Meghalaya High Court | Selection processes should be transparent and not guided by Nepotism

Meghalaya High Court


Meghalaya High Court : The Division Bench comprising of Sanjib Banerjee*, CJ and W. Diengdoh, J., while deciding an appeal by appellant regarding unfair rejection in the interview for the post of driver in the Directorate of Soil and Water Conservation expressed their concern over ‘Favouritism' and ‘Nepotism' affecting government’s recruitment drives.

The writ appeal was filed by the appellant challenging the selection process adopted by the Directorate of Soil and Water Conservation of the State for appointing two drivers. In the practical examination which tested the candidates’ driving skills, the appellant secured the highest mark i.e. 84. But other candidates who barely met the qualifying marks were called for the interview and obtained exceptionally high marks in the interview.

The Court observed that usually for any form of assessment certain parameters are involved but, in this case, it appears no such guidelines were followed. The Court stated that

Keeping in mind that this was an interview for the post of a driver, the parameters may have been awareness of traffic regulations, knowledge of roads and even an element of presentability. However, it does not appear that any guidelines were followed in assessing the candidates called for the interview.

The Court observed that the records of the interview reeks of a completely unfair procedure being adopted, and a vile charade being enacted in the guise of an interview and all vestiges of objectivity were thrown to the wind and the marking procedure was completely arbitrary.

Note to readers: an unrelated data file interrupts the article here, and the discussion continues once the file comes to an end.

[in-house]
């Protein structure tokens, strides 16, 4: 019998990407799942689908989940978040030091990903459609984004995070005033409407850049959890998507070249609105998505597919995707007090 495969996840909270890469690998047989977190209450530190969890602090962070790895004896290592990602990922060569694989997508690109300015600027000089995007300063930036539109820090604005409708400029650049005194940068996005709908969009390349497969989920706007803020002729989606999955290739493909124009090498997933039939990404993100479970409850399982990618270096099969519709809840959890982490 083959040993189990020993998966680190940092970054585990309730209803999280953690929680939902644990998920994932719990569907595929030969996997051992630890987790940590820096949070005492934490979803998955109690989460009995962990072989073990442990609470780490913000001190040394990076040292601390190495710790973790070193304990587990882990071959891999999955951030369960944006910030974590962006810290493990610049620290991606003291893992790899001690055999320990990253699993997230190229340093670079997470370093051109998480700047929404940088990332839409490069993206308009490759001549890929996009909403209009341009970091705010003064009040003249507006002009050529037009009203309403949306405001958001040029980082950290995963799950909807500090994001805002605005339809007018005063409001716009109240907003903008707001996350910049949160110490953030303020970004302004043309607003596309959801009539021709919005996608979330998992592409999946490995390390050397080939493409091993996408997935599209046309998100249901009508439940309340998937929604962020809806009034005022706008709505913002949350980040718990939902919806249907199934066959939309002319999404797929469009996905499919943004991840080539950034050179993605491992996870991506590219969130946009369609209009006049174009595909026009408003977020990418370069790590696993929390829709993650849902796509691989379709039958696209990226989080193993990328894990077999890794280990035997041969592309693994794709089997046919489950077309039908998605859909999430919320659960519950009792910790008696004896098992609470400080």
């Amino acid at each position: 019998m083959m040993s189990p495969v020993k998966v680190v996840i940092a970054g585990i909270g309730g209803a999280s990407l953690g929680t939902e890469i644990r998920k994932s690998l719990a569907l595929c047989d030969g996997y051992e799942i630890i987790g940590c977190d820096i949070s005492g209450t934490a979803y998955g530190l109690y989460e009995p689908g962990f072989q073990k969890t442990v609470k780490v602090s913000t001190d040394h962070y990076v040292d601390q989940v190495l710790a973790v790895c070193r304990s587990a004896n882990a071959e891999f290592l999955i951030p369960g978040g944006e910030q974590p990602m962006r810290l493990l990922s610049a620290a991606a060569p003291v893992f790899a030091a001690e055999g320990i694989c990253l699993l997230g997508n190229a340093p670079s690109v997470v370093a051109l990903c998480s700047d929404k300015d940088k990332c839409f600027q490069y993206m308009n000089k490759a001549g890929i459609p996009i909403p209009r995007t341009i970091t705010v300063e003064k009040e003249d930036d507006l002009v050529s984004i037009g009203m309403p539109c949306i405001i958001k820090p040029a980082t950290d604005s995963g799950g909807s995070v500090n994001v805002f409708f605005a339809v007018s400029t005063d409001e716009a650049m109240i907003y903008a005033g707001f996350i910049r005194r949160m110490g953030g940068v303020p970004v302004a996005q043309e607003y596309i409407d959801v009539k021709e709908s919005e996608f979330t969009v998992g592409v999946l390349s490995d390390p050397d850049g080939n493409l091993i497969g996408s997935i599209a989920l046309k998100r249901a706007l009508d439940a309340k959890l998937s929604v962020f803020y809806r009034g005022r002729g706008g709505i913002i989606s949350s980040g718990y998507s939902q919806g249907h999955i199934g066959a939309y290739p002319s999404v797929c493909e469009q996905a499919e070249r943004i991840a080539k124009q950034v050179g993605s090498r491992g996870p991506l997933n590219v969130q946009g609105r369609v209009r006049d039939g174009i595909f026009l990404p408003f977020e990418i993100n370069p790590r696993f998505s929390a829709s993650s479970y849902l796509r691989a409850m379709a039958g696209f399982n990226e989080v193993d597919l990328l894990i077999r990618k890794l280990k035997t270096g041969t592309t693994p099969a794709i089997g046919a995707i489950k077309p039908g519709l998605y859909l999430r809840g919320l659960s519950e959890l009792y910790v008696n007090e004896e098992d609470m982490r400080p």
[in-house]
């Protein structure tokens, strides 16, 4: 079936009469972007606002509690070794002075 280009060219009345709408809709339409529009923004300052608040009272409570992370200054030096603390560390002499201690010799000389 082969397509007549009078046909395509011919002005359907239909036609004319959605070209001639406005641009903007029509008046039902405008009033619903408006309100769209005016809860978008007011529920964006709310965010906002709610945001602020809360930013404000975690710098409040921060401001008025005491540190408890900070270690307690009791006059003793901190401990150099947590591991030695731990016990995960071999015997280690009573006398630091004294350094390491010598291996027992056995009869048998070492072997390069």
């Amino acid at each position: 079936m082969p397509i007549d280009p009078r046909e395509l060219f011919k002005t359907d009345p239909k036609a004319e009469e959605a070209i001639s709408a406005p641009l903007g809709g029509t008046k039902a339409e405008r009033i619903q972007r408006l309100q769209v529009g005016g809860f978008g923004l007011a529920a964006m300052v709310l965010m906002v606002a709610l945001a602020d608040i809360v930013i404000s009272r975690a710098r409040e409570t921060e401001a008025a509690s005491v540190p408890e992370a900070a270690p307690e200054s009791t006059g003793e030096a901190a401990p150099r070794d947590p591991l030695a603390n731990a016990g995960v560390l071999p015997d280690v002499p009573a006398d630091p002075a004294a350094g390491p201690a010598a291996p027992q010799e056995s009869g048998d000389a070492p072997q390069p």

Referring to Articles 14, 15 and 16 of the Constitution of India, the Court opined that during the selection process for employment or appointment merits of a candidate should be assessed not irrelevant considerations and stated that:

“But just as religion, race, caste, sex, descent, place of birth, residence are to be kept out of the consideration, favouritism and nepotism would also have no role to play in the process of selection. At the end of the day it has to be a fair process and a reasonable procedure adopted for the selection; or it would fall foul of the constitutional ethos.”

Despite observing the arbitrarily manner in which the selection process was conducted, the Court refrained from annulling the appointments on the ground of period of limitation and opined that the State Government should consider the appellant favourably in any future selection process for appointment in any category of post for which the appellant he is eligible to apply, and he would be entitled to have a five-year latitude in respect of the age bar to apply for government positions or in the State public sector undertakings.

The Court directed the Chief Secretary to take action against the members of the interview board of the Directorate of Soil and Water Conservation who conducted the interview and hijacked the process without any adherence to ordinary norms of fairness. The Court also directed the State Government and Directorate of Soil and Water Conservation to pay damages of Rs.3 lakh as he was treated unfairly and lost a lifetime opportunity to obtain a job that he deserved. The Court also said that the State Government is open to extract the costs or a substantial portion from the members of the interview board.

[Pynskhemlang Nongrang v. Directorate of Soil and Water Conservation, 2022 SCC OnLine Megh 477, decided on 08.09.2022]

Advocates who appeared in this case :

Mr. S.R. Lyngdoh, Mr. H.R. Nath and Mr. K.V.E. Kharnongbak, Counsel for the Appellant;

Mr. B. Bhattacharjee (AAG), Counsel for the Respondent;

Ms. R. Colney and Mr. S. Sengupta, Counsel for the Respondent 3;

Mr. K. Ch. Gautam, Counsel for the Respondent 3.

*Ritu Singh, Editorial Assistant has put this report together.

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